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In a study of more than 400 adults with normal blood pressure, those who had high levels of stress hormones detected in their urine were more likely to develop high blood pressure over the next 6-7 years.
Higher levels of the stress hormone cortisol were also linked to an increased risk of cardiovascular events, including heart attack and stroke.
Studies have shown that cumulative exposure to daily stressors and exposure to traumatic stress can increase cardiovascular disease risk.
A growing body of research refers to the mind-heart-body connection, which suggests a person’s mind can positively or negatively affect cardiovascular health, cardiovascular risk factors and risk for cardiovascular disease events, as well as cardiovascular prognosis over time.
“The stress hormones norepinephrine, epinephrine, dopamine and cortisol can increase with stress from life events, work, relationships, finances and more. And we confirmed that stress is a key factor contributing to the risk of hypertension and cardiovascular events,” said study author Kosuke Inoue, MD, PhD, assistant professor of social epidemiology at Kyoto University in Kyoto, Japan.
Inoue also is affiliated with the department of epidemiology at the Fielding School of Public Health at the University of California, Los Angeles.
“Previous research focused on the relationship between stress hormone levels and hypertension or cardiovascular events in patients with existing hypertension. However, studies looking at adults without hypertension were lacking,” Inoue said.
“It is important to examine the impact of stress on adults in the general population because it provides new information about whether routine measurement of stress hormones needs to be considered to prevent hypertension and CVD events,” Inoue added.
Study subjects were part of the MESA Stress 1 study, a substudy of the Multi-Ethnic Study of Atherosclerosis (MESA), a large study of atherosclerosis risk factors among more than 6,000 men and women from six US communities.
As part of MESA exams 3 and 4 (conducted between July 2004 and October 2006), white, Black and Hispanic participants with normal blood pressure from the New York and Los Angeles sites were invited to participate in the substudy MESA Stress 1.
In this substudy, researchers analysed levels of norepinephrine, epinephrine, dopamine and cortisol — hormones that respond to stress levels.
Hormone levels were measured in a 12-hour overnight urine test. The substudy included 412 adults ages 48 to 87 years. About half were female, 54 per cent were Hispanic, 22 per cent were Black and 24 per cent were white.
Participants were followed for three more visits (between September 2005 and June 2018) for the development of hypertension and cardiovascular events such as chest pain, the need for an artery-opening procedure, or having a heart attack or stroke.
Norepinephrine, epinephrine and dopamine are molecules known as catecholamines that maintain stability throughout the autonomic nervous system — the system that regulates involuntary body functions such as heart rate, blood pressure and breathing.
Cortisol is a steroid hormone released when one experiences stress and is regulated by the hypothalamic-pituitary-adrenal axis, which modulates the stress response.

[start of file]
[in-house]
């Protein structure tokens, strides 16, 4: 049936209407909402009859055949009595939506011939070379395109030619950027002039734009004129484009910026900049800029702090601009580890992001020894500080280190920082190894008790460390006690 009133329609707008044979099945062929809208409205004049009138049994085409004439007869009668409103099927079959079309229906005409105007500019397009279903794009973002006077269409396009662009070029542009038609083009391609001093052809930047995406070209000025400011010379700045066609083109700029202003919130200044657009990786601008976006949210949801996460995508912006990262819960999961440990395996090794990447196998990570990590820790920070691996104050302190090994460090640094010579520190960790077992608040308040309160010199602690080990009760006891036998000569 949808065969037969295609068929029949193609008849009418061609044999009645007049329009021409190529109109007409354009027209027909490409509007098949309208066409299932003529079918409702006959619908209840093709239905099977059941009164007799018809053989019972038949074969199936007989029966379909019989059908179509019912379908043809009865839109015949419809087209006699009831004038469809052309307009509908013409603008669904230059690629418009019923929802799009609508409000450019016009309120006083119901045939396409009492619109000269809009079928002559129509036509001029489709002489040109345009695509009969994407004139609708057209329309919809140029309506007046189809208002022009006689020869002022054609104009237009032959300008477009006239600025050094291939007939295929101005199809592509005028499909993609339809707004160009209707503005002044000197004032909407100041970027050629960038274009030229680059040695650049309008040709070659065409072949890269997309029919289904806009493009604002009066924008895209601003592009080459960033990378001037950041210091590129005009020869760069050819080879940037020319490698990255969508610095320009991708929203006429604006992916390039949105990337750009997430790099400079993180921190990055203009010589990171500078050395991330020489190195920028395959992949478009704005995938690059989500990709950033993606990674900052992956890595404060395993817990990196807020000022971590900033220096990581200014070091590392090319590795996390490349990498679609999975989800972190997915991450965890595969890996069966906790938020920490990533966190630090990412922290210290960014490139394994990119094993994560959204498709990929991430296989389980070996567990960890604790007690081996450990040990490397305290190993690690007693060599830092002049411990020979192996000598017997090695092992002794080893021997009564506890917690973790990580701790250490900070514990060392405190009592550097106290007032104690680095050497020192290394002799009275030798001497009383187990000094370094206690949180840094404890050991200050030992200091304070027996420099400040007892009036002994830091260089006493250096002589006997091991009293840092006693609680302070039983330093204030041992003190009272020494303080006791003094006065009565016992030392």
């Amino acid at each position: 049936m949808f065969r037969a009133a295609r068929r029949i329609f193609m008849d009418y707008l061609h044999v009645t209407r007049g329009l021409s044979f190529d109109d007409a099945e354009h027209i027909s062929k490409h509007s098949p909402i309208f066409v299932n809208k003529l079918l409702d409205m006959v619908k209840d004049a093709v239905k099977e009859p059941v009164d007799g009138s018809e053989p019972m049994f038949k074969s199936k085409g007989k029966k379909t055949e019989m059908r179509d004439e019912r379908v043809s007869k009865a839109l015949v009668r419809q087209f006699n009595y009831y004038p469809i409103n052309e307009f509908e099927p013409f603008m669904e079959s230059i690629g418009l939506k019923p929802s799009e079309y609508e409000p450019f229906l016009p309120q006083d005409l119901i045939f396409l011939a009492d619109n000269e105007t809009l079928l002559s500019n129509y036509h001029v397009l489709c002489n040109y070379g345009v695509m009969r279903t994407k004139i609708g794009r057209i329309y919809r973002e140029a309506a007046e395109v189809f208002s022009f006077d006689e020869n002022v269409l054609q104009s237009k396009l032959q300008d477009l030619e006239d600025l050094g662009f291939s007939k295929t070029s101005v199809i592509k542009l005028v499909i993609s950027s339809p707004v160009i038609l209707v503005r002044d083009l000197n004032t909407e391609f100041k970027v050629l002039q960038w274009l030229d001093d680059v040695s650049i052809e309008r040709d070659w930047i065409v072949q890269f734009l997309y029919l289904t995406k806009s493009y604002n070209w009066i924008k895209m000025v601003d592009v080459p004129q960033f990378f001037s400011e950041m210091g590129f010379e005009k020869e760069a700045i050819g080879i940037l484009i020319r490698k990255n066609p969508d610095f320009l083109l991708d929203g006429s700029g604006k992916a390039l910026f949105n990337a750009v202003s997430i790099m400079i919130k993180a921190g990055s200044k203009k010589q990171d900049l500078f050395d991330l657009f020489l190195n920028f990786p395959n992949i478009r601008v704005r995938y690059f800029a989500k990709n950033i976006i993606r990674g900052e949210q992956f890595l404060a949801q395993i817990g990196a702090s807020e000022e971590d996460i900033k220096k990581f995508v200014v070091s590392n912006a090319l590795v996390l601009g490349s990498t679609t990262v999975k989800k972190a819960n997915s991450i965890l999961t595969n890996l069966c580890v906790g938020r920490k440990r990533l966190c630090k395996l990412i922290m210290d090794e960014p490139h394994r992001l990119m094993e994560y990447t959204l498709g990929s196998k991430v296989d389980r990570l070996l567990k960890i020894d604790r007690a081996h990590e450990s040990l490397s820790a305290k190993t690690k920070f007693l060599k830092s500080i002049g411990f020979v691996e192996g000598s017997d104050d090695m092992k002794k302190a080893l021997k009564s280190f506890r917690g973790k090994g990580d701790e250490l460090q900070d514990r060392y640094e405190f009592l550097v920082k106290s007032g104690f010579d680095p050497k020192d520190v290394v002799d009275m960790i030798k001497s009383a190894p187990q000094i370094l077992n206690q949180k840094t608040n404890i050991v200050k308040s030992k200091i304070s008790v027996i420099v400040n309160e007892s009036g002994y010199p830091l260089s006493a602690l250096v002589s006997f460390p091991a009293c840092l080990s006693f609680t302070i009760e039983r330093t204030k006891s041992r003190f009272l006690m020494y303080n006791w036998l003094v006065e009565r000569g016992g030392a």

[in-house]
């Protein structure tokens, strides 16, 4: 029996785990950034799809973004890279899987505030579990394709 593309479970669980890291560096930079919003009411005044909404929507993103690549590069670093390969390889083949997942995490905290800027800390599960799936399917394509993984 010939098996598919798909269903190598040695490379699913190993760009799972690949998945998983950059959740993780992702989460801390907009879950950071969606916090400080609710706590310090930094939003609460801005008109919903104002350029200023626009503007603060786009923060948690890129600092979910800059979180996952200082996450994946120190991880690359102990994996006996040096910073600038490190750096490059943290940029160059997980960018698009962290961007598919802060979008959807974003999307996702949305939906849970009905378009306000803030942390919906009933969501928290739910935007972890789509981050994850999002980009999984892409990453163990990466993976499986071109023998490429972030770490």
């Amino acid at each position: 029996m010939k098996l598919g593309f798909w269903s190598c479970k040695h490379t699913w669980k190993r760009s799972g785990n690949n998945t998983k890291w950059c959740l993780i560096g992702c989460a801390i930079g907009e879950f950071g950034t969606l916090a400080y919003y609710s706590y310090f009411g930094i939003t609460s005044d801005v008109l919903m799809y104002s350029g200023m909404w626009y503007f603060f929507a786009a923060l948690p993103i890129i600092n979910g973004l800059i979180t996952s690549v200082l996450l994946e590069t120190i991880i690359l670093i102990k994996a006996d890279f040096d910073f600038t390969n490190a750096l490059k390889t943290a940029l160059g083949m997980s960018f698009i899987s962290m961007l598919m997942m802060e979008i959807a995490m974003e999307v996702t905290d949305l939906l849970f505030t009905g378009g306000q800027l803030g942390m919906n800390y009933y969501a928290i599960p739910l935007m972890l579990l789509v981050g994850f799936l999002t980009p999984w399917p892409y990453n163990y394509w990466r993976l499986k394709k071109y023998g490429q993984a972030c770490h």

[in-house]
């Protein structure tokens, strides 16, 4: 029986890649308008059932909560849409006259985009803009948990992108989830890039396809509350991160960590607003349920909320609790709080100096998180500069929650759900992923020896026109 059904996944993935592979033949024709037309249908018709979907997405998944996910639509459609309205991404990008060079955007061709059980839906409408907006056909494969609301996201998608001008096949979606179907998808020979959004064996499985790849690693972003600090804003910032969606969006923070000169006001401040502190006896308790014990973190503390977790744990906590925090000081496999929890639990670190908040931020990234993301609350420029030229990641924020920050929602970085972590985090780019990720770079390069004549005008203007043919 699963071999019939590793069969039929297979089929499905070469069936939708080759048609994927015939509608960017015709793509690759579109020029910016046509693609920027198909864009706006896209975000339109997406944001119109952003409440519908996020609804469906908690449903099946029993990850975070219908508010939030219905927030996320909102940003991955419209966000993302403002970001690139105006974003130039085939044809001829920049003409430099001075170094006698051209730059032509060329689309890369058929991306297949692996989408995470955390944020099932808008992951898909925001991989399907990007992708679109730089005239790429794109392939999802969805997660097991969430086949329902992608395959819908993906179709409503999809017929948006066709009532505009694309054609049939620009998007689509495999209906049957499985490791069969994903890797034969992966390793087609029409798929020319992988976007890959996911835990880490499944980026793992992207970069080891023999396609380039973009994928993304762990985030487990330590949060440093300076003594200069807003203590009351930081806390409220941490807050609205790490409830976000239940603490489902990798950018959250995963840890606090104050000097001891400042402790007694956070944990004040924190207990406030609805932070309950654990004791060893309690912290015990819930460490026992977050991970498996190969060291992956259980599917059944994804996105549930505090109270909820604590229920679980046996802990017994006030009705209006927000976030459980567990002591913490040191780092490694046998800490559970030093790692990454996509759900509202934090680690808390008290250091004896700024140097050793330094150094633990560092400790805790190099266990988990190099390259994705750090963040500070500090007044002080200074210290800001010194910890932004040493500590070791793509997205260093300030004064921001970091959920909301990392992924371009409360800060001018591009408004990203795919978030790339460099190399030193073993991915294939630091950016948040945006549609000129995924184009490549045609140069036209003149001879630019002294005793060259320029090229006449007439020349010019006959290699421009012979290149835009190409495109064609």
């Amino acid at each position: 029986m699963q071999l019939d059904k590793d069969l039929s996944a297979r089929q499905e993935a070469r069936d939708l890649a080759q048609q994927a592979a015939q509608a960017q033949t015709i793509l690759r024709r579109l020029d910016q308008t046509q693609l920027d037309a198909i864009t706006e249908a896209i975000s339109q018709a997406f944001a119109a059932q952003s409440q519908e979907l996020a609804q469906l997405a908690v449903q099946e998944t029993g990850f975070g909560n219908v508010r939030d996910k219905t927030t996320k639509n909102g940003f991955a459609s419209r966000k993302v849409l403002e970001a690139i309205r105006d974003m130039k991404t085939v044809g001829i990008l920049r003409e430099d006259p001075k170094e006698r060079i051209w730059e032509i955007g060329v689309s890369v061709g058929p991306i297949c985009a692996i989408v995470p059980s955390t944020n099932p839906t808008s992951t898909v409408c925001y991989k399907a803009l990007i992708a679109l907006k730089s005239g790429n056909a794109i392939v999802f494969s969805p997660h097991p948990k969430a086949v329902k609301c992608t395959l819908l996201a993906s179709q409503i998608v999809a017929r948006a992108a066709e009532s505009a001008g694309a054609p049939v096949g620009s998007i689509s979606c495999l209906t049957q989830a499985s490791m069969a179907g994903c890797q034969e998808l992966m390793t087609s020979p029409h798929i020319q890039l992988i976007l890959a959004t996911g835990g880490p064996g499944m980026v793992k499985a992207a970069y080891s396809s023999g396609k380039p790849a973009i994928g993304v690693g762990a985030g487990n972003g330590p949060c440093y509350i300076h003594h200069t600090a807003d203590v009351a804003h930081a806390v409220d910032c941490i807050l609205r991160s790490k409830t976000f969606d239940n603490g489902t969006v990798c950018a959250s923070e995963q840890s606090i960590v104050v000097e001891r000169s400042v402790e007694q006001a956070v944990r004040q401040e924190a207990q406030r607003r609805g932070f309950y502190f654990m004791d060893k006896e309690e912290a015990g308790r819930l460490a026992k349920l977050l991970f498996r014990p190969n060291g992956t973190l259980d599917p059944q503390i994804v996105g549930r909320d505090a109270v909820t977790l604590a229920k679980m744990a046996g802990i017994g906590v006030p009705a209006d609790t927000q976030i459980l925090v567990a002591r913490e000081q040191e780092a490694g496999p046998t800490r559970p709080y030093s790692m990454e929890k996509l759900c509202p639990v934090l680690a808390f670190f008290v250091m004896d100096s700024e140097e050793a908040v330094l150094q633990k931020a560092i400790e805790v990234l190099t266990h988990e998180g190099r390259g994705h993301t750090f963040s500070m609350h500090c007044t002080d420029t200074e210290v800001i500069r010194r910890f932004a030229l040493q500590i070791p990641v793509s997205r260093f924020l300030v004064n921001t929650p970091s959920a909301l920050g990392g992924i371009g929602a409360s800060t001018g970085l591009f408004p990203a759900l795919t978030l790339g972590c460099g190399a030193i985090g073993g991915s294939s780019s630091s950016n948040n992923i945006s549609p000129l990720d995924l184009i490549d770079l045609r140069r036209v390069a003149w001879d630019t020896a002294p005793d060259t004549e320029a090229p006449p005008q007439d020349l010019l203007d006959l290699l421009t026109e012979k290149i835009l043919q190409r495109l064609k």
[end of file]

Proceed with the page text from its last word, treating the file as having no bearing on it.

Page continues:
“Although all of these hormones are produced in the adrenal gland, they have different roles and mechanisms to influence the cardiovascular system, so it is important to study their relationship with hypertension and cardiovascular events, individually,” Inoue said.
1. Over a median of the 6.5-year follow-up period, every time the levels of the four stress hormones doubled was associated with a 21-31 per cent increase in the risk of developing hypertension.
2. During a median of 11.2-years of follow-up, there was a 90 per cent increased risk of cardiovascular events with each doubling of cortisol levels. There was no association between cardiovascular events and catecholamines.
“It is challenging to study psychosocial stress since it is personal, and its impact varies for each individual. In this research, we used a noninvasive measure — a single urine test — to determine whether such stress might help identify people in need of additional screening to prevent hypertension and possibly cardiovascular events,” Inoue said.
“The next key research question is whether and in which populations increased testing of stress hormones could be helpful. Currently, these hormones are measured only when hypertension with an underlying cause or other related diseases are suspected,” Inoue continued.
“However, if additional screening could help prevent hypertension and cardiovascular events, we may want to measure these hormone levels more frequently,” Inoue added.
A limitation of the study is that it did not include people who had hypertension at the study’s start, which would have resulted in a larger study population.
Another limitation is that researchers measured stress hormones via a urine test only, and no other tests for stress hormone measurement were used.
Co-authors are Tamara Horwich, MD; Roshni Bhatnagar, MD; Karan Bhatt; Deena Goldwater, MD, PhD; Teresa Seeman, PhD; and Karol E Watson, MD, PhD.
The study was funded by the National Heart, Lung, and Blood Institute of the National Institutes of Health, the Barbara Streisand UCLA Women’s Health Program, the National Institutes of Health, the Toffler Award at UCLA and the Honjo International Foundation Scholarship.